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Console RTS "still not close to PC"

Desktop dictating development, says EA.

Electronic Arts' Chris Corry believes there is still a long way to go before console RTS games can be as fluent as their PC counterparts.

"Console RTS design has come a long way, but I don't know if you will be able to lead design of a true RTS, which is so inherently reliant on the mouse and keyboard combination, on the console," the Red Alert 3 producer told Eurogamer.

"It's one of the reasons we don't do cross platform play - the way RTS' are meant to be played, the PC guys would be so much faster."

Numerous console ports of the Command & Conquer series have appeared on console, beginning with the original C&C on PSone and Saturn back in the 1996.

An increased console interest in the genre means more time and effort is being spent on it now, and Corry believes C&C3 expansion Kane's Wrath will raise the bar in what we expect.

"C&C3, by all accounts, did a great job of easing the management experience with a controller," he added.

"What our team has done with the new radial interface in C&C3 Kane's Wrath is leaps and bounds beyond that. It's still not close to a PC, but it shows we can keep improving and that's something our team is dedicated to continue to strive towards."

These "leaps and bounds" should be noticeable in Red Alert 3 when it's released on PC, PS3 and Xbox 360 sometime next year.

One of the areas Corry and his team will be brushing up on is multiplayer; not only will there be the jump-in co-operative campaign, but multiplayer will lie at the heart of the game engine.

"Multiplayer is something we're going to be focusing heavily on - we can't share a lot of details now on features, but we can tell you the SAGE engine's evolution and improvements aren't just about graphics or physics," continued Corry.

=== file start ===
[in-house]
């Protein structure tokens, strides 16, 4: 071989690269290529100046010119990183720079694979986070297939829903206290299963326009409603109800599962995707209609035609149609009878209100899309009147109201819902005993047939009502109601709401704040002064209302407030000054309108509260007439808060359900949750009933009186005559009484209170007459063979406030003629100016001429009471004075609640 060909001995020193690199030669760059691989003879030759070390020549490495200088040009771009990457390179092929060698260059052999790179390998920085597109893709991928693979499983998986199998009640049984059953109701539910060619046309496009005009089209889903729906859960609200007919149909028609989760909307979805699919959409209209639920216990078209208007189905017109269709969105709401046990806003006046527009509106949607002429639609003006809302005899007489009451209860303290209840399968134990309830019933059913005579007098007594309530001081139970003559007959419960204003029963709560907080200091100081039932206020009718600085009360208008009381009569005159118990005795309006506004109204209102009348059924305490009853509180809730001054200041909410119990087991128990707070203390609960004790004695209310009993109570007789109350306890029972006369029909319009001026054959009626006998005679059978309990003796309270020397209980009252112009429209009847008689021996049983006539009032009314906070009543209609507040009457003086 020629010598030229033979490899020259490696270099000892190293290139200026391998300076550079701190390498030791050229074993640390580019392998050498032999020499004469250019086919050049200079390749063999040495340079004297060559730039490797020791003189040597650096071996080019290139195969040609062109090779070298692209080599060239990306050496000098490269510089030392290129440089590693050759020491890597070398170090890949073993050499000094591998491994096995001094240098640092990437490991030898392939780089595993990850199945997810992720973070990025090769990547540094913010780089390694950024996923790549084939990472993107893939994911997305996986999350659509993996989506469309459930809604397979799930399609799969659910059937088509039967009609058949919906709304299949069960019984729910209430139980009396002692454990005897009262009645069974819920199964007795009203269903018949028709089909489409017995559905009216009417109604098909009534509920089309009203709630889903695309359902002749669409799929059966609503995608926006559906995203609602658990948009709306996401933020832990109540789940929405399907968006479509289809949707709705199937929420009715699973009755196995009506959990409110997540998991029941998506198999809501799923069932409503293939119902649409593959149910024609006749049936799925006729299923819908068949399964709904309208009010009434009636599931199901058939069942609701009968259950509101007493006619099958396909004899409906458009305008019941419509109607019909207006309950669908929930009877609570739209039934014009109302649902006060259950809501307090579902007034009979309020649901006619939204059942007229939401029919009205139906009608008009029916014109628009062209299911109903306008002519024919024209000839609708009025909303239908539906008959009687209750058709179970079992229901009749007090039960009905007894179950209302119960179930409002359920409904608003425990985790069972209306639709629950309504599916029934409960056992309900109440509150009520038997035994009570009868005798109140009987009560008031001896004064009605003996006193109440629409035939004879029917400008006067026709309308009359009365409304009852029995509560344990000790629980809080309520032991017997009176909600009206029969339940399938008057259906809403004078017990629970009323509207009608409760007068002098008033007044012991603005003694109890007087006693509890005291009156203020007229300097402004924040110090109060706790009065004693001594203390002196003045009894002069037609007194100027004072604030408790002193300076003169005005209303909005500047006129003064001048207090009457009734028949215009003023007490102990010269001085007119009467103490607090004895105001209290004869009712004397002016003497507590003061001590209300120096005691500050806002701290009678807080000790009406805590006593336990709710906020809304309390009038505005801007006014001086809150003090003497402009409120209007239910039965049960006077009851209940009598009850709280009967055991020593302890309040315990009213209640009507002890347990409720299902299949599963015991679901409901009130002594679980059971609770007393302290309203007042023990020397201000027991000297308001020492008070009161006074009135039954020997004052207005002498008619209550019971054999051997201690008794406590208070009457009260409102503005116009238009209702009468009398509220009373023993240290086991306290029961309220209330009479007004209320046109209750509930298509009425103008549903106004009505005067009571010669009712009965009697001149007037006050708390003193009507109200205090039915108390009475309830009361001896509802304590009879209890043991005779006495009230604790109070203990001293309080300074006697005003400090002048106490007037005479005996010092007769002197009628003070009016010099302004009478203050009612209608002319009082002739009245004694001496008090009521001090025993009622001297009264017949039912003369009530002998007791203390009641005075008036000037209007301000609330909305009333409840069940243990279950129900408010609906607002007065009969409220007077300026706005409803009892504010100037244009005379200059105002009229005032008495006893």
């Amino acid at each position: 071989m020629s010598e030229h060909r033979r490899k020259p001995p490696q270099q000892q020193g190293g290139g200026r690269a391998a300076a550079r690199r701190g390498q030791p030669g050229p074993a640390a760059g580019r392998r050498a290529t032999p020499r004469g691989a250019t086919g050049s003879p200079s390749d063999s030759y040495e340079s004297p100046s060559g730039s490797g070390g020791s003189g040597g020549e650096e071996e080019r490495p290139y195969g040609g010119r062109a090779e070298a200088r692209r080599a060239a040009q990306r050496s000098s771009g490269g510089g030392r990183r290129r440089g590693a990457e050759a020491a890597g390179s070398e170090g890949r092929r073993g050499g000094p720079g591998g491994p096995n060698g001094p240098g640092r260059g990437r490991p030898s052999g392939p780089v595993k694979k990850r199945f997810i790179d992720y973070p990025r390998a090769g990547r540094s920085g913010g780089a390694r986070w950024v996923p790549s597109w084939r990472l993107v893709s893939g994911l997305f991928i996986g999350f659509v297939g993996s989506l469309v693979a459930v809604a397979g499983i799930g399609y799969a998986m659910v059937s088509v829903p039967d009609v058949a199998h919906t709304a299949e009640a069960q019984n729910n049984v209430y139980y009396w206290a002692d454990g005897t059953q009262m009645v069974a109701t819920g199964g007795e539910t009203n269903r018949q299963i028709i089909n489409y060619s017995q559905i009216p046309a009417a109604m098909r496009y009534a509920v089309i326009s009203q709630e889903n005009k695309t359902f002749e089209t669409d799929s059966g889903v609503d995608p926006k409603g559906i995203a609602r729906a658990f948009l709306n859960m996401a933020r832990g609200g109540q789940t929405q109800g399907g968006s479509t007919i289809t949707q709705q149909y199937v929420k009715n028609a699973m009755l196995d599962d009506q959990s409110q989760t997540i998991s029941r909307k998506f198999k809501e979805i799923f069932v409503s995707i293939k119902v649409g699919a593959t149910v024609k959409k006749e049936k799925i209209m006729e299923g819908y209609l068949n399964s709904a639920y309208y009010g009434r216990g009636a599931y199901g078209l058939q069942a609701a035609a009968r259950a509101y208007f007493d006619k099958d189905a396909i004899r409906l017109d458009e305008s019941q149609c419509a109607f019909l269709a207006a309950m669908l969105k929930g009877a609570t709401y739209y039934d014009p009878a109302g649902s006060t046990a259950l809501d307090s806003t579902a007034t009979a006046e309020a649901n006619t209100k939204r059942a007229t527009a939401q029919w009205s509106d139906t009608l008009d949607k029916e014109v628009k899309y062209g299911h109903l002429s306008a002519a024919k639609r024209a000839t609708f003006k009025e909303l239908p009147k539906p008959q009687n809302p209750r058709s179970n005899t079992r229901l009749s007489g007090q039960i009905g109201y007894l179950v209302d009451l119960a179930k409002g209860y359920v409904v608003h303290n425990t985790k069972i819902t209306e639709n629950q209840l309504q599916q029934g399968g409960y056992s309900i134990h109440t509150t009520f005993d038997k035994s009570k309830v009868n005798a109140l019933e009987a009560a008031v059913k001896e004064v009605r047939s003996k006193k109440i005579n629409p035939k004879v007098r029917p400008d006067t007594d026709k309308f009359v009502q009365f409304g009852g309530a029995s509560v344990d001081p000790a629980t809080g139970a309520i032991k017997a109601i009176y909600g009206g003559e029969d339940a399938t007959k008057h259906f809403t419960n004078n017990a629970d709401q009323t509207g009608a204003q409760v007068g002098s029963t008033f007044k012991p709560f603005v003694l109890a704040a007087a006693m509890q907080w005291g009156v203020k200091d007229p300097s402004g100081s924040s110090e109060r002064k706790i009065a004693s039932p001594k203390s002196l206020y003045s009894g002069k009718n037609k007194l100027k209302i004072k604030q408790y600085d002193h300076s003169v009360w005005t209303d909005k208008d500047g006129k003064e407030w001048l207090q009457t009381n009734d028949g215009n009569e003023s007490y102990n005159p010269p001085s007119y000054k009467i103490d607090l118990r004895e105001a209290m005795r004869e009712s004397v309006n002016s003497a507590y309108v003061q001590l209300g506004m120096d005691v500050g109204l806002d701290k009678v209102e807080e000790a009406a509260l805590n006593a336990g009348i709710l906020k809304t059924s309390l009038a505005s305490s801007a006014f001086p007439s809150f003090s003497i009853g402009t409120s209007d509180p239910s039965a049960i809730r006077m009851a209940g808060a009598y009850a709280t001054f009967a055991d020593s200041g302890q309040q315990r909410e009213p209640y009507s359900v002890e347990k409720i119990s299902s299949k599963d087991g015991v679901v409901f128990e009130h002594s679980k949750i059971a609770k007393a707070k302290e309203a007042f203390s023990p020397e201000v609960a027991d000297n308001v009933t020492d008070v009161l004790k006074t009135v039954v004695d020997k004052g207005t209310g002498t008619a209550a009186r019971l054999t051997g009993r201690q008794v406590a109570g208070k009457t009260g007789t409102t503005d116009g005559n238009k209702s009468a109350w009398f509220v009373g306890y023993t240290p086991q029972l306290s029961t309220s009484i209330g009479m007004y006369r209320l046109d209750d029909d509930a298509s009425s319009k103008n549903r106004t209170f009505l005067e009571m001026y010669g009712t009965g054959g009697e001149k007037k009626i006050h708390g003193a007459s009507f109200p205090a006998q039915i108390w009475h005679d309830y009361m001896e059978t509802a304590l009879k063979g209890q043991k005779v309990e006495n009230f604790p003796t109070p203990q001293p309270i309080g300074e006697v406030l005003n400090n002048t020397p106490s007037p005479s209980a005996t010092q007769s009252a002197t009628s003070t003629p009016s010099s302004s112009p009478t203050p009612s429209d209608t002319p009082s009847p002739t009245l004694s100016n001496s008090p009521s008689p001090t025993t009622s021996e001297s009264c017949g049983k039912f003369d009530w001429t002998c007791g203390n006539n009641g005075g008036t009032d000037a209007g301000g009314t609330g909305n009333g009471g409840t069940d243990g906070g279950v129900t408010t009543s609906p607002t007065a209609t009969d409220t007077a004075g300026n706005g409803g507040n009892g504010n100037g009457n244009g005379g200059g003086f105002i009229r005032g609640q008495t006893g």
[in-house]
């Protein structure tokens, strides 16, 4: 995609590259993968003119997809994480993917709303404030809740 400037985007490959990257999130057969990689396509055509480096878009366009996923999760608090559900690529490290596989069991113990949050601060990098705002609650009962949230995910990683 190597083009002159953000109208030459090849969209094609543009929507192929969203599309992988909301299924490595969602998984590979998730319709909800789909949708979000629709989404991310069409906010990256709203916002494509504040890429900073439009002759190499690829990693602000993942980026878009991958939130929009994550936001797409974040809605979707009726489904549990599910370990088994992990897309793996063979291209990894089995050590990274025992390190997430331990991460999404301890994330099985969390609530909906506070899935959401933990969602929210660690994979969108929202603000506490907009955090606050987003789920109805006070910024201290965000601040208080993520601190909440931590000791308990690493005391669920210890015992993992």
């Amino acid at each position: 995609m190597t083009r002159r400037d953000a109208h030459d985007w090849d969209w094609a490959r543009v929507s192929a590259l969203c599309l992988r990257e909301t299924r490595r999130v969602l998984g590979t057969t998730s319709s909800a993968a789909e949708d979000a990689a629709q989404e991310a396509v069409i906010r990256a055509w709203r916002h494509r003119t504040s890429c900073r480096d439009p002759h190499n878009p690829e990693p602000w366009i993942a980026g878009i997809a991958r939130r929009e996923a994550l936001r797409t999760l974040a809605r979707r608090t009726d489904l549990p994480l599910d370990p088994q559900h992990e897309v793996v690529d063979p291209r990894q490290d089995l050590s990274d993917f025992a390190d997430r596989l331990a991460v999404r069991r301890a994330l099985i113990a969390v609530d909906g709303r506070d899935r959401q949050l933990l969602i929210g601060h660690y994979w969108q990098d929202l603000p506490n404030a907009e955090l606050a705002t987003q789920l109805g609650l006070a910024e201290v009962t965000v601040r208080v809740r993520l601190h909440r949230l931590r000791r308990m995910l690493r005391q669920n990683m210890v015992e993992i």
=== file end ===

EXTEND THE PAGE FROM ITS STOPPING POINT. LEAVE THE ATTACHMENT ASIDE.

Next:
"We're making major improvements to the multiplayer technology resting in the heart of the game engine. This should lead to greater stability and connection reliability, not to mention fewer configuration challenges and problems from disconnecting cheaters."

Other fresh features will including base-building at sea, which will be handy for avoiding land-restricted tank rushes. There will be amphibious units, too, which will automatically adapt to the terrain they're on like clever little sausages, although they will be weaker than specialised land or sea units.

Pop over to our Red Alert 3 gamepage for plenty more where that came from.

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About the Author

Robert Purchese avatar

Robert Purchese

Senior Staff Writer

Bertie is senior staff writer and Eurogamer's Poland-and-dragons correspondent. He's part of the furniture here, a friendly chair, and reports on all kinds of things, the stranger the better.


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